Il Scorpioni witness the rise of fascism and the dangers of resistance, weathering dictatorial custody and (in Elsa's case) falling prey to heartbreaking betrayal. But Tea with Mussolini carries little dramatic weight; you have to forgive its unfocused structure to appreciate its merits. Zeffirelli gently conveys the passage from pleasantry to wartime, and he's drawn uniformly fine performances from this seasoned cast. If the film is vaguely unsatisfying, it's only because it had the makings of greatness and settles instead for an ethereal quality of anecdotal enchantment. --Jeff Shannon

How to Make an American Quilt

Based on the bestseller by Whitney Otto, this film seemed to miss all the poetry and the ephemeral charms of the wispy novel by trying to make a concrete movie out of it. Directed by Jocelyn Moorhouse (who made a similar hash out of A Thousand Acres), the film centers on Winona Ryder, who is debating her impending marriage and decides to make up her mind while spending the summer with her grandmother (Ellen Burstyn). This leads to a variety of encounters with Grandma and her sewing circle (which includes Anne Bancroft, Kate Nelligan, and Maya Angelou, among others), who reminisce about men, love, and marriage. It's put together piecemeal, like a quilt, but the parts add up to a fragmented, unsatisfying whole, despite some solid acting. --Marshall Fine --This text refers to an out of print or unavailable edition of this title.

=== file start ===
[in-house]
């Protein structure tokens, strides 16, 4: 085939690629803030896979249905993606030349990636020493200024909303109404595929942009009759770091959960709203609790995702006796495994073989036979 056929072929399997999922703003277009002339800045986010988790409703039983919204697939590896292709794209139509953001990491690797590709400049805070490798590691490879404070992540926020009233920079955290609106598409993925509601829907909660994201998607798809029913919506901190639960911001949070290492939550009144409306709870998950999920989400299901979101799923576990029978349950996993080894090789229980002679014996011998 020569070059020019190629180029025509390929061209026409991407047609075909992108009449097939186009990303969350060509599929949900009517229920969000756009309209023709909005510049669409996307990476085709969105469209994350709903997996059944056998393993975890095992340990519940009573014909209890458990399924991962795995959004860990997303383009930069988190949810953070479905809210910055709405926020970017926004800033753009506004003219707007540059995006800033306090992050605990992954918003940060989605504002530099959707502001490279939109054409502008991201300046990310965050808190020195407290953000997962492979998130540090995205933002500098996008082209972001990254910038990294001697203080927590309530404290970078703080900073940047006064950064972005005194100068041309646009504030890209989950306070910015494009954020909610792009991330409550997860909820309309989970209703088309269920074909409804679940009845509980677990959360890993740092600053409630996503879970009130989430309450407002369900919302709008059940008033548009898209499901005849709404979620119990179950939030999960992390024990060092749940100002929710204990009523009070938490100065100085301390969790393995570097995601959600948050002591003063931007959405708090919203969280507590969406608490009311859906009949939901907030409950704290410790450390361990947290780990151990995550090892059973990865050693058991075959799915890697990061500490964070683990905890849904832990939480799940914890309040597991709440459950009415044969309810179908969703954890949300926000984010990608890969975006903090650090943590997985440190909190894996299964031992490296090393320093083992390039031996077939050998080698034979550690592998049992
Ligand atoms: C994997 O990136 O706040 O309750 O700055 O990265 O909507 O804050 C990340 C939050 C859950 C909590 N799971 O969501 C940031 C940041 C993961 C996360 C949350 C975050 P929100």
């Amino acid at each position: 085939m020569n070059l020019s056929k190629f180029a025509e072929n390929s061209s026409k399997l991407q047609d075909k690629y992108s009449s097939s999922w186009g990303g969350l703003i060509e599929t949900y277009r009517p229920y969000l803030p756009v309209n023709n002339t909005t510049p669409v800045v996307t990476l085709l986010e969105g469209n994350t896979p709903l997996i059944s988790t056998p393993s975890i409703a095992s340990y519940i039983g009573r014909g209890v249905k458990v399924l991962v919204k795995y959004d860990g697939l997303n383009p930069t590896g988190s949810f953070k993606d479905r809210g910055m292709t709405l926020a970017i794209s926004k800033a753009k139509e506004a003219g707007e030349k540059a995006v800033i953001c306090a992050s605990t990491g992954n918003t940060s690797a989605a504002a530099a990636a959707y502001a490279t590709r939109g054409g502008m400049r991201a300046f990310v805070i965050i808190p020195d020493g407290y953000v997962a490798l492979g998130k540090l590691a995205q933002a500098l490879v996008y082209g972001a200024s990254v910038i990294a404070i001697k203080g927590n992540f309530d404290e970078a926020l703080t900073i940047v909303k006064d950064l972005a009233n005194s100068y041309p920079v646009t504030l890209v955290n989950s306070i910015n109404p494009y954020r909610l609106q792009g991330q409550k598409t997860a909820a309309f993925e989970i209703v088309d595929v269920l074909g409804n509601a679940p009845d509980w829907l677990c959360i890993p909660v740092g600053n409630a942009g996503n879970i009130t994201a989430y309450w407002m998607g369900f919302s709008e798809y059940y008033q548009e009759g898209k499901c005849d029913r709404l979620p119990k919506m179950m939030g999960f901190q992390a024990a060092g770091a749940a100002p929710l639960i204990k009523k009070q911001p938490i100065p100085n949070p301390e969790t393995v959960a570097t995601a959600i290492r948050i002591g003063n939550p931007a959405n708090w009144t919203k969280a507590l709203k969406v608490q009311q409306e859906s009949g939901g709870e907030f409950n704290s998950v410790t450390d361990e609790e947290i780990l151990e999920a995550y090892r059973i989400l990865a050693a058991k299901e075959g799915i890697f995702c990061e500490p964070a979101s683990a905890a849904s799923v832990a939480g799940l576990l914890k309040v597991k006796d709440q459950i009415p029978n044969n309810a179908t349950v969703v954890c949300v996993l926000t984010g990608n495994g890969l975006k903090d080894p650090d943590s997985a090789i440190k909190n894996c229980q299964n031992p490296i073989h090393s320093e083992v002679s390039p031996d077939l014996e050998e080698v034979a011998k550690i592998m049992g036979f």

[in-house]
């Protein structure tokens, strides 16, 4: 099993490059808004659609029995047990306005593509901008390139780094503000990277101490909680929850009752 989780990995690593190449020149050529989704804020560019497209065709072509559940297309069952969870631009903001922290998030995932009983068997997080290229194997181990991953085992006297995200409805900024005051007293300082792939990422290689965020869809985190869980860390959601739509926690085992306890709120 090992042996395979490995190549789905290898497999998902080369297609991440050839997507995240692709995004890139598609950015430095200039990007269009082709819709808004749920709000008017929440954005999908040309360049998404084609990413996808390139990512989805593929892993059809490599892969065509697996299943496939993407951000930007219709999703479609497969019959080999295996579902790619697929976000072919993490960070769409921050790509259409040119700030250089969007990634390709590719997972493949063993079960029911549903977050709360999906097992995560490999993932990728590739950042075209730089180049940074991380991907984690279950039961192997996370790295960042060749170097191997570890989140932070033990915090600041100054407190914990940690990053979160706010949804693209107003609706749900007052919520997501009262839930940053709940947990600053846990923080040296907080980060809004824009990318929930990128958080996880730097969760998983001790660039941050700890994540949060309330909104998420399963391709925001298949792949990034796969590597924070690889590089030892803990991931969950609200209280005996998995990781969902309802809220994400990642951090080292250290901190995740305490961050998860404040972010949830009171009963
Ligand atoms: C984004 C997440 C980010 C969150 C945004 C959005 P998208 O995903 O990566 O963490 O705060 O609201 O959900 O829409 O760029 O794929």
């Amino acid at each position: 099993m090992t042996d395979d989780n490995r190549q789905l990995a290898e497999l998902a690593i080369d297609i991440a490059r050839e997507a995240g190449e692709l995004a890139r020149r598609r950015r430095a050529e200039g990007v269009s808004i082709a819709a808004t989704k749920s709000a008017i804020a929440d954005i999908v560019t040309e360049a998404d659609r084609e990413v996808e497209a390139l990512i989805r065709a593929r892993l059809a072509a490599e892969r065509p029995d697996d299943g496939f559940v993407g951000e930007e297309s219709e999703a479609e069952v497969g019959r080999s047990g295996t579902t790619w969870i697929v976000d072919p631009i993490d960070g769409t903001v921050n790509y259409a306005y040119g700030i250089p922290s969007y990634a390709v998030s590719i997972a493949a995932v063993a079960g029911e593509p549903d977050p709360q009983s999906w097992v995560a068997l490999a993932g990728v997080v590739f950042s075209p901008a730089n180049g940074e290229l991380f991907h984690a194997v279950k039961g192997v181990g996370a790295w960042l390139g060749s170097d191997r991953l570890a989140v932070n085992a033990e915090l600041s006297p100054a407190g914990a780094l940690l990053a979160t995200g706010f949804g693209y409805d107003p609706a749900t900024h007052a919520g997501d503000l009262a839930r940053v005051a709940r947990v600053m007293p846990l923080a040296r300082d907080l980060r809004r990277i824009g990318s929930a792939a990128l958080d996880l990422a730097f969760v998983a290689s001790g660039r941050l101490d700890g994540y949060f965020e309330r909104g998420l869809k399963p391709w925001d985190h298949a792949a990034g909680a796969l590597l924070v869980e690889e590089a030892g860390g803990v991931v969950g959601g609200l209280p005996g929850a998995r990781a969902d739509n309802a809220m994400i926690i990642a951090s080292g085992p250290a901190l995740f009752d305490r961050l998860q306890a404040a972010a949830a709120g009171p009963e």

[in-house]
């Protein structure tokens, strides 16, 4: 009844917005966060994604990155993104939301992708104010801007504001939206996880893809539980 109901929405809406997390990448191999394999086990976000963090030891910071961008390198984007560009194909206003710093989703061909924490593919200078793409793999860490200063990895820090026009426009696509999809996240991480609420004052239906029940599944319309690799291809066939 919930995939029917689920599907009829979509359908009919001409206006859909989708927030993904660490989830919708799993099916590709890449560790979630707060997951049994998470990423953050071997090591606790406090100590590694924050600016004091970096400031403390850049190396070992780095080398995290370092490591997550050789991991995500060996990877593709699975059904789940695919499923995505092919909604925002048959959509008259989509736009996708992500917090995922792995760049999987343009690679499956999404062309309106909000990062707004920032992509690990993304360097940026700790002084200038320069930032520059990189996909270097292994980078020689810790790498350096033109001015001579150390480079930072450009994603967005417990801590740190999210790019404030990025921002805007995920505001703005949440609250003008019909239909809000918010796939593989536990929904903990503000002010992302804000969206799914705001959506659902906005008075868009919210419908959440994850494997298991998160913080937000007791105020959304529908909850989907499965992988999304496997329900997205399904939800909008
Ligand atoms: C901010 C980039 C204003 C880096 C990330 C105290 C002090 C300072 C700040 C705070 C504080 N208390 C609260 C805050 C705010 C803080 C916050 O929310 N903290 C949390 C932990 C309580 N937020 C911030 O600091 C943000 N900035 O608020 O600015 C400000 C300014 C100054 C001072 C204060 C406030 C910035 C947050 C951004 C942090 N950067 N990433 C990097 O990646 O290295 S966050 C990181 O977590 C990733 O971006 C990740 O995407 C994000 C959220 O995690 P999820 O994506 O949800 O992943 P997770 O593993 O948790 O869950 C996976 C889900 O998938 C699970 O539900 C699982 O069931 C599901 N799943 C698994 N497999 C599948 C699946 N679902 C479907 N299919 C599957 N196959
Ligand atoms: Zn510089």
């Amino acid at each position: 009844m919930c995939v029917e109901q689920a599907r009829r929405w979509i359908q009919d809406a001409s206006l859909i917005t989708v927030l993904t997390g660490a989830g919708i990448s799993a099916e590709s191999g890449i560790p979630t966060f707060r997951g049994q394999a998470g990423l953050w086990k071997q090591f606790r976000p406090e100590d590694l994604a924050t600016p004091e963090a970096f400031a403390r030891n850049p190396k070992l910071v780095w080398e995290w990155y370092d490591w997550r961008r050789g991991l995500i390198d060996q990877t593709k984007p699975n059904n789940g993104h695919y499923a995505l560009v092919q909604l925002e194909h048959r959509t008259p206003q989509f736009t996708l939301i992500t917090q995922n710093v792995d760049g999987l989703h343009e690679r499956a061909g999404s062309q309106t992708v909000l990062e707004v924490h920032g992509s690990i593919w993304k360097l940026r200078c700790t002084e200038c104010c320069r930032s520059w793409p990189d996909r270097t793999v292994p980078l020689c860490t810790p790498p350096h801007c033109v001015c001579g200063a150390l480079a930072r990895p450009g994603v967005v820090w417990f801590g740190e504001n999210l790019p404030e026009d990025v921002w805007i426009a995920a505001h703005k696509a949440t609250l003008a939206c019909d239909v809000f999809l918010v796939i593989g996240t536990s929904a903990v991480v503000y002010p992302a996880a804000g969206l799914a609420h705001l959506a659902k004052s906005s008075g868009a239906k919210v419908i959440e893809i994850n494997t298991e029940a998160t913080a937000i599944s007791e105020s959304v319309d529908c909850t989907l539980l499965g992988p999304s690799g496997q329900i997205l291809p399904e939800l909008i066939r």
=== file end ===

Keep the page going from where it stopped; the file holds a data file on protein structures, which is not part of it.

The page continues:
Customer Reviews

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Most Helpful Customer Reviews

Format: DVD Verified Purchase
Bargain two for one deal DVD
"How to make an American Quilt" is very poignant., sensitive and lovely. A great DVD for ladies.
"Tea with Mussolini" is a sensitive reminder of the war and effects on a group of older British ladies living in Italy.

Both films are highly recommended. Good clear picture quality.
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By Mrs. W. J. Spencer on 29 April 2013
Format: DVD Verified Purchase
Delighted to be able to view both of these films. Tea with Mussolini brilliant (with those actresses how could it not be), and I have wanted to see How to Make An American Quilt ever since I read the book.
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By Eleni on 10 Oct. 2013
Format: DVD Verified Purchase
I find "Tea with Mussolini" superbly acted and in a genre of its own, I could watch it over and over. Slightly less impressed with the other film but many people with love it.
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2 films for the price of 1! box sets are always a good buy. 2 feel good films, great for curling up with a box of chocs!